"Keep in touch!" For you, it's probably just a metaphor, but for some insects it's really a channel of communication. Since many insects have poor vision and sound perception, physical contact provides an important avenue of communication. In blister beetles (family Meloidae), courtship begins with a series of antennal taps by the male on each side of the female's body. She signals her receptivity by lifting her wing covers (elytra) and allowing him to climb on her back. But to complete his quest, the male must continue tapping, alternating from side to side at just the right frequency until the female is stimulated to extend her genitalia and begin mating.
Antennal tapping is also an essential component of communication in both ants and termites. It's not clear exactly what information may be exchanged, but it certainly involves nestmate recognition and leads to exchange of food through trophallaxis. In some cases, instantaneous feedback allows the sender to monitor the receiver's response and alter the signal if necessary. Antennal tapping on the hind legs is used during tandem running in both ants and termites. This is a "follow-the-leader" behavior in which the tapping informs the leader that she has not lost her disciple. If tapping stops, the leader instinctively turns around and searches in ever-widening circles until she re-establishes contact with the follower.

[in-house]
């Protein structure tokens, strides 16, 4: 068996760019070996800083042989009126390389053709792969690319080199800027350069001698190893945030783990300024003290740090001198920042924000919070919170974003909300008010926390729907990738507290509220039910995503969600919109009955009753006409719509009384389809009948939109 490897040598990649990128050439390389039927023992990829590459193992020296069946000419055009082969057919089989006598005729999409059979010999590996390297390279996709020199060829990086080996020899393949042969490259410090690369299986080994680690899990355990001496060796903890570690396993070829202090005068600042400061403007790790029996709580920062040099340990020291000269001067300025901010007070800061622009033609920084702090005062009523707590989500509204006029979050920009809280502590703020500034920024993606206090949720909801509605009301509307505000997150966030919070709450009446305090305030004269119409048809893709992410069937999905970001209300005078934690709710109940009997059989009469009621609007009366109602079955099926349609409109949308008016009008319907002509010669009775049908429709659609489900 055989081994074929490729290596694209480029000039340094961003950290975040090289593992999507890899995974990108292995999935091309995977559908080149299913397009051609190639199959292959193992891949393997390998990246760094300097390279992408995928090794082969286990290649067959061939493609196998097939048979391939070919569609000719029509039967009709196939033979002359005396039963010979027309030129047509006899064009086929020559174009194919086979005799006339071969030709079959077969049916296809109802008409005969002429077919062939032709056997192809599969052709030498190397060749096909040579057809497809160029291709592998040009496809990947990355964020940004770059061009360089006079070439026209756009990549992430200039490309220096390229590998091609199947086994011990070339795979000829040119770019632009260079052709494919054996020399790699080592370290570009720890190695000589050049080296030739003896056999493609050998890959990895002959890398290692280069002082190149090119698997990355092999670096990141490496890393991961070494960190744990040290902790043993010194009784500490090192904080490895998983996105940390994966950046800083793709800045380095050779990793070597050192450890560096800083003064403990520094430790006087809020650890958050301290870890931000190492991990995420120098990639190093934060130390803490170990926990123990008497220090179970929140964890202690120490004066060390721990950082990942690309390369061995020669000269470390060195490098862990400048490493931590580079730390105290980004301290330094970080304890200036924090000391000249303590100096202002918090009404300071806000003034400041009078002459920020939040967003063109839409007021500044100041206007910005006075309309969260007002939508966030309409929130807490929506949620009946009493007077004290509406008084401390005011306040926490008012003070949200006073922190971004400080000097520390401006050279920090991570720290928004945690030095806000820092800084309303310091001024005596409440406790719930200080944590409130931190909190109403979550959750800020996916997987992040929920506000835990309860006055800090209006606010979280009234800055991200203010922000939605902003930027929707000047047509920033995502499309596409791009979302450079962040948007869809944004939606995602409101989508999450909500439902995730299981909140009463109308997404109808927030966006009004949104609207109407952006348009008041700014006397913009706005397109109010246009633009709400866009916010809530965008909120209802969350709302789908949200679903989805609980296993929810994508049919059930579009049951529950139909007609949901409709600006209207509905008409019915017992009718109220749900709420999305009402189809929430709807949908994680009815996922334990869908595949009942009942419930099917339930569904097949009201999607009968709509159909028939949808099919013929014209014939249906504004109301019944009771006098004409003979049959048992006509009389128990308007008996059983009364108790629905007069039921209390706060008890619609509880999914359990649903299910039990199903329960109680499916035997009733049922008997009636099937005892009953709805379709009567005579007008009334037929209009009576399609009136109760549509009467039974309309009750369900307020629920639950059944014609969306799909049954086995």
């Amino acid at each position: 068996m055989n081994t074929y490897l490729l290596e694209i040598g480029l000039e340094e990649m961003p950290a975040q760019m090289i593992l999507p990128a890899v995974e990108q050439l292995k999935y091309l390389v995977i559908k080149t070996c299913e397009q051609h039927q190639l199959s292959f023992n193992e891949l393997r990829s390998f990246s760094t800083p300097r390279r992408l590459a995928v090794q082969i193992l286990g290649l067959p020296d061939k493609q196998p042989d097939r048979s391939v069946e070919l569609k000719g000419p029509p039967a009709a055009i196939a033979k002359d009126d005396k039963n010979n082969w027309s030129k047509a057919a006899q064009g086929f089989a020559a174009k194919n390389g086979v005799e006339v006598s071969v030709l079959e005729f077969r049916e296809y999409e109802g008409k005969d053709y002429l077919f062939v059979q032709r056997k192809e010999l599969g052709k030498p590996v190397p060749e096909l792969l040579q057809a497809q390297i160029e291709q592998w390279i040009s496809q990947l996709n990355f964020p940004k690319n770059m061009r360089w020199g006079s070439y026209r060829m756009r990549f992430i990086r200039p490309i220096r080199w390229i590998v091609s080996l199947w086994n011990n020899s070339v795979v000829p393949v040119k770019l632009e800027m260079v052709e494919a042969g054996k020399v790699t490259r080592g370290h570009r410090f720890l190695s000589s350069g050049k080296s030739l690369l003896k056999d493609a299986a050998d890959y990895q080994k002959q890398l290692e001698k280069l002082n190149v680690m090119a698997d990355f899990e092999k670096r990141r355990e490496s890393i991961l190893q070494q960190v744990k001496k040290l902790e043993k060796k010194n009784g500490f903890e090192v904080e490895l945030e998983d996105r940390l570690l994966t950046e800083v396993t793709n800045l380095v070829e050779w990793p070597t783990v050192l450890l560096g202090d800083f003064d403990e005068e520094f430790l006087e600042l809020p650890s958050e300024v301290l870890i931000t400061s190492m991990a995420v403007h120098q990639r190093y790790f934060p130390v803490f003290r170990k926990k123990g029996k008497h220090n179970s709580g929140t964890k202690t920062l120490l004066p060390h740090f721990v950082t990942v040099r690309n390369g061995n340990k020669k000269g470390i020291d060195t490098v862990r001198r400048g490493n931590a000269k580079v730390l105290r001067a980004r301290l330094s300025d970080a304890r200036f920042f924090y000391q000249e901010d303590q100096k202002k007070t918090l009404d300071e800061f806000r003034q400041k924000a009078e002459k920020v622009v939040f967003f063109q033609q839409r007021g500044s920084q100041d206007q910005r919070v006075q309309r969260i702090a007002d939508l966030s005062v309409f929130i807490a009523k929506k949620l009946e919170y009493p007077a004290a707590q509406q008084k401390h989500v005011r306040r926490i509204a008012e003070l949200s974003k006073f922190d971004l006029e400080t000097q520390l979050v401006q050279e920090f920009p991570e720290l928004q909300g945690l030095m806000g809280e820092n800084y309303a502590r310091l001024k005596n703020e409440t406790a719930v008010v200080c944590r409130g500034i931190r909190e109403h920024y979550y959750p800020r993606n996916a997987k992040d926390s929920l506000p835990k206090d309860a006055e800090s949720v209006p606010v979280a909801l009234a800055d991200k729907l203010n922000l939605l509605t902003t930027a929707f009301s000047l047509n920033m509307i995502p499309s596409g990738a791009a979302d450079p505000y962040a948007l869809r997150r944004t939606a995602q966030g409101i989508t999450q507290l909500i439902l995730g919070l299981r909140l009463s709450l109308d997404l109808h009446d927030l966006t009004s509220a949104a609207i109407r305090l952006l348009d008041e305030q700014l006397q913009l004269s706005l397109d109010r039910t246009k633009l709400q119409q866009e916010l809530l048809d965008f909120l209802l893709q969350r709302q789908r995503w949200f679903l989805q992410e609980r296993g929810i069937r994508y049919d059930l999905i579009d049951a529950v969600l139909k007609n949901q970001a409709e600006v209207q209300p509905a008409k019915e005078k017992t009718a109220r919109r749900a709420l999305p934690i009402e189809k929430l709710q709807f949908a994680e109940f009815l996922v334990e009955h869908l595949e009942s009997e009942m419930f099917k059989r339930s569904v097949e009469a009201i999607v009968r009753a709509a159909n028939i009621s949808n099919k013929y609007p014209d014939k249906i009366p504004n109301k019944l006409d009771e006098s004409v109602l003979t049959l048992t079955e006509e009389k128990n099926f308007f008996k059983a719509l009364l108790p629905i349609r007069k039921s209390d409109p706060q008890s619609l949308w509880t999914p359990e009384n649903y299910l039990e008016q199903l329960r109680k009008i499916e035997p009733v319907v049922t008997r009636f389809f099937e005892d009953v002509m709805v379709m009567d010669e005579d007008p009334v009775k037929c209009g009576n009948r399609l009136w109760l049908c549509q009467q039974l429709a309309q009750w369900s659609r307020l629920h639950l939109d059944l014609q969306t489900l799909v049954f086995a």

Tandem running in ants
The "dance" language of honeybees is largely a tactile communication system, performed in total darkness on the vertical surface of the honeycomb. A "round dance" signals to nestmates the presence of a nectar source in close proximity to the hive (usually less than 80 feet). It consists of a series of circular runs with more or less frequent changes in direction. The greater the frequency of direction changes, the better the quality of the nectar source. The "waggle dance" is used for longer distances. It involves a figure eight pattern with a series of abdominal waggles on a straight run after each half-circle turn (see figure at left). Distance is indicated by the duration of the straight run and the frequency of the waggles. Direction is indicated by the angle of the straight run (relative to vertical) and corresponds to the horizontal angle between the sun and the direction of the food source.
Tactile cues generated by ripples on the water surface allow whirligig beetles (family Gyrinidae) to constantly monitor the location of dozens of other nearby whirligigs. Thanks to this tactile communication system, the whirligigs can swim rapidly in circles, avoid bumping into other members of their own species, and still detect the presence of nearby predators or prey.
Pros and Cons of Tactile Communication
- Instantaneous feedback
- localized area
- Individual recipient
- Effective in the dark (e. g. caves, wood galleries)
- Not effective over distance
- Organisms must stay in direct contact
- Message must be repeated to each recipient
- Vibration signals can be intercepted by predators
Certain treehoppers (order Hemiptera: family Membracidae) produce vibrations in the tissue of their host plant that can be felt by all other treehoppers on the same plant. The signal travels throughout the plant in much the same way that banging on water pipes in your apartment creates noise throughout the whole building. The signals apparently work as an alarm system, and in some species, they may be used by nymphs to elicit protective maternal behavior. Substrate vibrations can be a particularly effective communication system for small insects who cannot generate an acoustic signal loud enough to be heard more than few inches away.